Charlotte will play host to the Democratic National Convention next year. And with the promise of thousands of extra people in the city, the police are getting a refresher course on crowd control and the use of pepper spray.
According to the Charlotte Observer, Charlotte police policy is that pepper spray (also known as OC or oleoresin capsicum), should only be used when there is an “imminent threat” to the safety of the officer or another. In other words, it can’t be used solely to control an otherwise nonviolent crowd.
The issue of pepper spray policy is particularly worthy of interest given the controversial use of it in the Occupy movement across the country. The photo of a University of California, Davis police officer showering a group of seated and definitely not-resisting protestors with the spray has been cemented into history—with many alternate (and humorous) versions making the rounds too.
Police in New York, Oakland, Seattle, and Denver have all been criticized of their use of pepper spray on protestors, but none so much as the UC-Davis officer, who is now on leave during an investigation.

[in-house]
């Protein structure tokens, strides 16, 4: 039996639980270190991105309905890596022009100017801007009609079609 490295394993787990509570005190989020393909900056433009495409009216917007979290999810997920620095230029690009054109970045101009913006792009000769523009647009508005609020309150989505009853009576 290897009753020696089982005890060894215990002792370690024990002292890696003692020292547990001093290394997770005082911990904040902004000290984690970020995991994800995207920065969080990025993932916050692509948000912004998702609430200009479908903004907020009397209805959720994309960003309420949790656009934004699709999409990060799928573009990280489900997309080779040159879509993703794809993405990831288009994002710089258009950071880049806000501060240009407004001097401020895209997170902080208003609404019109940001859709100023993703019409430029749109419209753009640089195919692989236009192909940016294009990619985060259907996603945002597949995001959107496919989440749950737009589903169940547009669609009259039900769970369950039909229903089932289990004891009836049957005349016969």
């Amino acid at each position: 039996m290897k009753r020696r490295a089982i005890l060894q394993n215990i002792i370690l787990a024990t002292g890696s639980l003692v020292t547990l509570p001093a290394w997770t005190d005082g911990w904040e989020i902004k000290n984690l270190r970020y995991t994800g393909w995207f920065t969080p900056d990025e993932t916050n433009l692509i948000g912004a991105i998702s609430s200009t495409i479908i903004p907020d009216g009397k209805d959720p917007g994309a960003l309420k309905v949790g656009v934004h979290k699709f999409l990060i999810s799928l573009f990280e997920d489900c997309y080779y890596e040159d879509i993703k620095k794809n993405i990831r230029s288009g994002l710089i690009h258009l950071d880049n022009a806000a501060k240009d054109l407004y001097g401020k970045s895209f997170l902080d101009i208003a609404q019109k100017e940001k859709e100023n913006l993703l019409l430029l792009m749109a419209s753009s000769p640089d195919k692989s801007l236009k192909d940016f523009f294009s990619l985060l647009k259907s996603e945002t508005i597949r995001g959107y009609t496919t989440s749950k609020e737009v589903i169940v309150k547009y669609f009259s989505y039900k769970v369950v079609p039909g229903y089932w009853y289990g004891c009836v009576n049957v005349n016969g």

Charlotte Police Captain Jeff Estes says that the city’s policy would prohibit similar action here, even if protestors refused to disperse in a nonviolent manner. “Their refusal would have to include ‘violence or riotous behavior.”
More than likely, the Democratic National Convention will result in some arrests, as they are notorious for drawing crowds of protestors who feel very strongly about their causes. But because the DNC will also draw a crowd of about 15,000 members of the media, the local police will want to be sure that they act with professionalism and the law on their side or risk worldwide attention for any questionable arrests and treatment.
In 2008, pepper spray was used both at the DNC in Denver and the GOP convention in St. Paul. St. Paul saw 283 people arrested after the police used projectiles, pepper spray, and tear gas to disperse a crowd.
The police have a difficult task to keep the peace and enforce criminal law violations without infringing on the constitutional rights of the people. As Americans, we have the right to peacefully assemble and the DNC and GOP gatherings provide a perfect venue. But with this right to protest comes the risk of arrest when things go awry.
In North Carolina, if you are asked to disperse by a police officer and you fail to do so, you can be arrested and charged with a Class 2 misdemeanor. If you are facing charges of failure to disperse or even disorderly conduct, contact us today to discuss the details of your case and how we might be able to help.